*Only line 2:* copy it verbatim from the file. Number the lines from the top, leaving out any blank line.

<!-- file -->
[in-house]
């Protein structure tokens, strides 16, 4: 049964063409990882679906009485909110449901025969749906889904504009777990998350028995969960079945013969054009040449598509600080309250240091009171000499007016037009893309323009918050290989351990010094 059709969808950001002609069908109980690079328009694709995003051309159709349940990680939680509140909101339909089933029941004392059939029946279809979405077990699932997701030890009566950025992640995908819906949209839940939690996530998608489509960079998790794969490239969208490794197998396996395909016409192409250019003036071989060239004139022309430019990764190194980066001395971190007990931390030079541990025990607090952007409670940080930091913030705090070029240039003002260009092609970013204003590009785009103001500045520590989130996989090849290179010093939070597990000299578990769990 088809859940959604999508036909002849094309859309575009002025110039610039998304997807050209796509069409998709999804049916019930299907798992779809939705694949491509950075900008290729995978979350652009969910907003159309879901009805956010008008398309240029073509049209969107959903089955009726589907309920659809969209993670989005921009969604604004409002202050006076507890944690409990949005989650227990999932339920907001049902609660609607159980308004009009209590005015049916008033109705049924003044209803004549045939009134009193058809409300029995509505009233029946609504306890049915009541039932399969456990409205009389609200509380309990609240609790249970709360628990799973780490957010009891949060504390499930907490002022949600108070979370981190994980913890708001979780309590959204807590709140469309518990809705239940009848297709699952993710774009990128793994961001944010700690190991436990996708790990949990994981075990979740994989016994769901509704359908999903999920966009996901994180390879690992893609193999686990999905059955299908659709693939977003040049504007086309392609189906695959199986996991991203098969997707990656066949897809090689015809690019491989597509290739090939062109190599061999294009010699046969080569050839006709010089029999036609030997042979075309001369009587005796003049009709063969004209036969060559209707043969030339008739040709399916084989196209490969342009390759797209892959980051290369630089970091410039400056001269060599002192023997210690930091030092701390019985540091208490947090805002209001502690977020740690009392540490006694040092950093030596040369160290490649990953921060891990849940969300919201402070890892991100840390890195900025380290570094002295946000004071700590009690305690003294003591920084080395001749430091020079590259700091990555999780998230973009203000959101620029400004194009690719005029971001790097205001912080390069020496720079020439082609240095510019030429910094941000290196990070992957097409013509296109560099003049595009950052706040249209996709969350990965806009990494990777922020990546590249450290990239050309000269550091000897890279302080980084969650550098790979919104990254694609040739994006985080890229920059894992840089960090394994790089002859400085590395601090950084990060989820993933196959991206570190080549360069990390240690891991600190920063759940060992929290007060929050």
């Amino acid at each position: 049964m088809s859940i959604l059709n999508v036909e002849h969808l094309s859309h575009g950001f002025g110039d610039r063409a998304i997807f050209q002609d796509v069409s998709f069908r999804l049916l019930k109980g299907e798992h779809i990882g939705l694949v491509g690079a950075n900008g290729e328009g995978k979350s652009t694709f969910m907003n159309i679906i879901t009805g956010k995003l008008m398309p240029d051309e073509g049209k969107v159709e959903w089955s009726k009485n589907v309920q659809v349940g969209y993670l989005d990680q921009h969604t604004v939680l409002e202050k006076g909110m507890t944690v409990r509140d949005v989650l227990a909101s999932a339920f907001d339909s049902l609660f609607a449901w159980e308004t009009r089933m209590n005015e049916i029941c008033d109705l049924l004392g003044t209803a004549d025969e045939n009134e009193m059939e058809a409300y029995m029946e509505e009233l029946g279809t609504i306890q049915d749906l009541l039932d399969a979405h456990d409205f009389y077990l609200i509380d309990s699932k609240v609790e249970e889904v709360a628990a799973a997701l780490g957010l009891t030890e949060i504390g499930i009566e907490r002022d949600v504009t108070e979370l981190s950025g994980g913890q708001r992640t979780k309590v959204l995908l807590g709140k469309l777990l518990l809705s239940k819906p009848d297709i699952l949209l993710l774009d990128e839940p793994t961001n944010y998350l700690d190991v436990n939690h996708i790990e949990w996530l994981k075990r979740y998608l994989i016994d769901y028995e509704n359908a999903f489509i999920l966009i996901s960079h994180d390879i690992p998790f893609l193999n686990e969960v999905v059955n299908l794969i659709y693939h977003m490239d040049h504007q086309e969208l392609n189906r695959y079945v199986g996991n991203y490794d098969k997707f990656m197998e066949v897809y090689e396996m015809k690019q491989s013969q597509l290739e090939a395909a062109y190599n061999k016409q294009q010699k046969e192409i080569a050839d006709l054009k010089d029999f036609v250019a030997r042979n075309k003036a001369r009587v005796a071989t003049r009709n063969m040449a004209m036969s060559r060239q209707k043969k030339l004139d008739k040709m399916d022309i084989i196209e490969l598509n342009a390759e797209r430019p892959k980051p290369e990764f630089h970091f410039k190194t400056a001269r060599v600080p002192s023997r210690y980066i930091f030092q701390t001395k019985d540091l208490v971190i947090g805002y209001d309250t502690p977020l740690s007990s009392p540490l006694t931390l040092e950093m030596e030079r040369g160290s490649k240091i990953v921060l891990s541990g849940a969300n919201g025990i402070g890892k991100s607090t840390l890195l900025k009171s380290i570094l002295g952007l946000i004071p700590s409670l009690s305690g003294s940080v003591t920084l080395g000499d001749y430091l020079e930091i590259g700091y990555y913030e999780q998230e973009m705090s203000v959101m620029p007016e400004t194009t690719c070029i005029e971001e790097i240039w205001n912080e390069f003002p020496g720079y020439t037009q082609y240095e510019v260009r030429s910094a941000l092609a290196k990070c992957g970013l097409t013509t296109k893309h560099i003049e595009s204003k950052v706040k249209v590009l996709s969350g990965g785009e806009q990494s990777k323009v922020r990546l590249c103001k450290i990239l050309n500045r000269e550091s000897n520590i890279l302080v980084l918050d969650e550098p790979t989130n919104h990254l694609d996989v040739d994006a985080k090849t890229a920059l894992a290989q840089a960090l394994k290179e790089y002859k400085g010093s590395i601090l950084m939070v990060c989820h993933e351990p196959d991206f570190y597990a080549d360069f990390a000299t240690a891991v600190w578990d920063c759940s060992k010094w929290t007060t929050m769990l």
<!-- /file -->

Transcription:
């Protein structure tokens, strides 16, 4: 049964063409990882679906009485909110449901025969749906889904504009777990998350028995969960079945013969054009040449598509600080309250240091009171000499007016037009893309323009918050290989351990010094 059709969808950001002609069908109980690079328009694709995003051309159709349940990680939680509140909101339909089933029941004392059939029946279809979405077990699932997701030890009566950025992640995908819906949209839940939690996530998608489509960079998790794969490239969208490794197998396996395909016409192409250019003036071989060239004139022309430019990764190194980066001395971190007990931390030079541990025990607090952007409670940080930091913030705090070029240039003002260009092609970013204003590009785009103001500045520590989130996989090849290179010093939070597990000299578990769990 088809859940959604999508036909002849094309859309575009002025110039610039998304997807050209796509069409998709999804049916019930299907798992779809939705694949491509950075900008290729995978979350652009969910907003159309879901009805956010008008398309240029073509049209969107959903089955009726589907309920659809969209993670989005921009969604604004409002202050006076507890944690409990949005989650227990999932339920907001049902609660609607159980308004009009209590005015049916008033109705049924003044209803004549045939009134009193058809409300029995509505009233029946609504306890049915009541039932399969456990409205009389609200509380309990609240609790249970709360628990799973780490957010009891949060504390499930907490002022949600108070979370981190994980913890708001979780309590959204807590709140469309518990809705239940009848297709699952993710774009990128793994961001944010700690190991436990996708790990949990994981075990979740994989016994769901509704359908999903999920966009996901994180390879690992893609193999686990999905059955299908659709693939977003040049504007086309392609189906695959199986996991991203098969997707990656066949897809090689015809690019491989597509290739090939062109190599061999294009010699046969080569050839006709010089029999036609030997042979075309001369009587005796003049009709063969004209036969060559209707043969030339008739040709399916084989196209490969342009390759797209892959980051290369630089970091410039400056001269060599002192023997210690930091030092701390019985540091208490947090805002209001502690977020740690009392540490006694040092950093030596040369160290490649990953921060891990849940969300919201402070890892991100840390890195900025380290570094002295946000004071700590009690305690003294003591920084080395001749430091020079590259700091990555999780998230973009203000959101620029400004194009690719005029971001790097205001912080390069020496720079020439082609240095510019030429910094941000290196990070992957097409013509296109560099003049595009950052706040249209996709969350990965806009990494990777922020990546590249450290990239050309000269550091000897890279302080980084969650550098790979919104990254694609040739994006985080890229920059894992840089960090394994790089002859400085590395601090950084990060989820993933196959991206570190080549360069990390240690891991600190920063759940060992929290007060929050």